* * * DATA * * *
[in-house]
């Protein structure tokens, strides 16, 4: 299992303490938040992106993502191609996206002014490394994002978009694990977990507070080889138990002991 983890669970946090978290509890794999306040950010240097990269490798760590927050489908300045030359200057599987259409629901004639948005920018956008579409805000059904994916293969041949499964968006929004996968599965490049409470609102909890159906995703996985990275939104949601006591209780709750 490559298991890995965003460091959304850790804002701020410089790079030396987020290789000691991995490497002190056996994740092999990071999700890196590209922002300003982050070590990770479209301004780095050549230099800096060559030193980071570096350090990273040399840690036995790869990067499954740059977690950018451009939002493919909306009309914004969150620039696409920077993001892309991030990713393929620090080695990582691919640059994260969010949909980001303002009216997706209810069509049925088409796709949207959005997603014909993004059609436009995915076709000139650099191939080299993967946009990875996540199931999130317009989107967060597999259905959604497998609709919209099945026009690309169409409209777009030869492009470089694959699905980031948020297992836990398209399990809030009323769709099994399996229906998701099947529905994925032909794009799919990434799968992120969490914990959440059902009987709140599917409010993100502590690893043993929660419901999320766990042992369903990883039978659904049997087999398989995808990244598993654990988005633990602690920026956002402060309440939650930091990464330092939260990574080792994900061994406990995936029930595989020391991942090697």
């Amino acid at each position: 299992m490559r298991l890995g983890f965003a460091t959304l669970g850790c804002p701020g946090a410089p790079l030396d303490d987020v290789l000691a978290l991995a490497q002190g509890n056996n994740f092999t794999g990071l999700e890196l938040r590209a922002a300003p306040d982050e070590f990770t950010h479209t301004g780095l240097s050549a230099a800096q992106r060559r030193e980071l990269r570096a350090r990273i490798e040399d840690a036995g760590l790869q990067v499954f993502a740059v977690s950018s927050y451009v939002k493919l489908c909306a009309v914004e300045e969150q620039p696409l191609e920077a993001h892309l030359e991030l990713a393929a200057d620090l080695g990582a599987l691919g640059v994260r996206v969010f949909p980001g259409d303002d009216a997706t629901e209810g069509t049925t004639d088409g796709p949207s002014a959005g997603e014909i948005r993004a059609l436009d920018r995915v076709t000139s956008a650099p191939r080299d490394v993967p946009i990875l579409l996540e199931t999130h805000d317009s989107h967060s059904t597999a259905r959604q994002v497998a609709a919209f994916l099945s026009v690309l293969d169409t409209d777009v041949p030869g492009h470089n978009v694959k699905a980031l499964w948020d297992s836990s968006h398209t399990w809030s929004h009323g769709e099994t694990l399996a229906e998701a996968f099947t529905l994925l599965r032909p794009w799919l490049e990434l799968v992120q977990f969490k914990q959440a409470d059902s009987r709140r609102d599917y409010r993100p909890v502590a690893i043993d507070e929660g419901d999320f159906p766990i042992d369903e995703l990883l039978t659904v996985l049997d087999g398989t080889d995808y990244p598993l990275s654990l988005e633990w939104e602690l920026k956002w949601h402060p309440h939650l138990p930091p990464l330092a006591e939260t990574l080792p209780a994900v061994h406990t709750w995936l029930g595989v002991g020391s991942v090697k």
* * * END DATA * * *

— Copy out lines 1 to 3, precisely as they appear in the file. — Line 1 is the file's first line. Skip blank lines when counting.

[in-house]
């Protein structure tokens, strides 16, 4: 299992303490938040992106993502191609996206002014490394994002978009694990977990507070080889138990002991 983890669970946090978290509890794999306040950010240097990269490798760590927050489908300045030359200057599987259409629901004639948005920018956008579409805000059904994916293969041949499964968006929004996968599965490049409470609102909890159906995703996985990275939104949601006591209780709750 490559298991890995965003460091959304850790804002701020410089790079030396987020290789000691991995490497002190056996994740092999990071999700890196590209922002300003982050070590990770479209301004780095050549230099800096060559030193980071570096350090990273040399840690036995790869990067499954740059977690950018451009939002493919909306009309914004969150620039696409920077993001892309991030990713393929620090080695990582691919640059994260969010949909980001303002009216997706209810069509049925088409796709949207959005997603014909993004059609436009995915076709000139650099191939080299993967946009990875996540199931999130317009989107967060597999259905959604497998609709919209099945026009690309169409409209777009030869492009470089694959699905980031948020297992836990398209399990809030009323769709099994399996229906998701099947529905994925032909794009799919990434799968992120969490914990959440059902009987709140599917409010993100502590690893043993929660419901999320766990042992369903990883039978659904049997087999398989995808990244598993654990988005633990602690920026956002402060309440939650930091990464330092939260990574080792994900061994406990995936029930595989020391991942090697």
């Amino acid at each position: 299992m490559r298991l890995g983890f965003a460091t959304l669970g850790c804002p701020g946090a410089p790079l030396d303490d987020v290789l000691a978290l991995a490497q002190g509890n056996n994740f092999t794999g990071l999700e890196l938040r590209a922002a300003p306040d982050e070590f990770t950010h479209t301004g780095l240097s050549a230099a800096q992106r060559r030193e980071l990269r570096a350090r990273i490798e040399d840690a036995g760590l790869q990067v499954f993502a740059v977690s950018s927050y451009v939002k493919l489908c909306a009309v914004e300045e969150q620039p696409l191609e920077a993001h892309l030359e991030l990713a393929a200057d620090l080695g990582a599987l691919g640059v994260r996206v969010f949909p980001g259409d303002d009216a997706t629901e209810g069509t049925t004639d088409g796709p949207s002014a959005g997603e014909i948005r993004a059609l436009d920018r995915v076709t000139s956008a650099p191939r080299d490394v993967p946009i990875l579409l996540e199931t999130h805000d317009s989107h967060s059904t597999a259905r959604q994002v497998a609709a919209f994916l099945s026009v690309l293969d169409t409209d777009v041949p030869g492009h470089n978009v694959k699905a980031l499964w948020d297992s836990s968006h398209t399990w809030s929004h009323g769709e099994t694990l399996a229906e998701a996968f099947t529905l994925l599965r032909p794009w799919l490049e990434l799968v992120q977990f969490k914990q959440a409470d059902s009987r709140r609102d599917y409010r993100p909890v502590a690893i043993d507070e929660g419901d999320f159906p766990i042992d369903e995703l990883l039978t659904v996985l049997d087999g398989t080889d995808y990244p598993l990275s654990l988005e633990w939104e602690l920026k956002w949601h402060p309440h939650l138990p930091p990464l330092a006591e939260t990574l080792p209780a994900v061994h406990t709750w995936l029930g595989v002991g020391s991942v090697k």